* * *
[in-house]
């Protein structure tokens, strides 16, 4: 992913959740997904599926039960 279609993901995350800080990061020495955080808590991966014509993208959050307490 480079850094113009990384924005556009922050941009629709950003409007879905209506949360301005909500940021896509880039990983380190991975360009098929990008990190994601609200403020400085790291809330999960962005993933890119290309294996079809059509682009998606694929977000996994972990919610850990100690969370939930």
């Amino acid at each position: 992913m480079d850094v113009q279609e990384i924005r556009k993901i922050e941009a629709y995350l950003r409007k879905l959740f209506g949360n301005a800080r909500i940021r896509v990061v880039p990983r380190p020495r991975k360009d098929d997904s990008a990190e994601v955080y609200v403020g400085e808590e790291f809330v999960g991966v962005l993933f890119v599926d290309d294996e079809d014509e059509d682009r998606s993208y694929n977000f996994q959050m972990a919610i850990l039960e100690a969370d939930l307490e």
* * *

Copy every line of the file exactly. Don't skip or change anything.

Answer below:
[in-house]
């Protein structure tokens, strides 16, 4: 992913959740997904599926039960 279609993901995350800080990061020495955080808590991966014509993208959050307490 480079850094113009990384924005556009922050941009629709950003409007879905209506949360301005909500940021896509880039990983380190991975360009098929990008990190994601609200403020400085790291809330999960962005993933890119290309294996079809059509682009998606694929977000996994972990919610850990100690969370939930």
């Amino acid at each position: 992913m480079d850094v113009q279609e990384i924005r556009k993901i922050e941009a629709y995350l950003r409007k879905l959740f209506g949360n301005a800080r909500i940021r896509v990061v880039p990983r380190p020495r991975k360009d098929d997904s990008a990190e994601v955080y609200v403020g400085e808590e790291f809330v999960g991966v962005l993933f890119v599926d290309d294996e079809d014509e059509d682009r998606s993208y694929n977000f996994q959050m972990a919610i850990l039960e100690a969370d939930l307490e």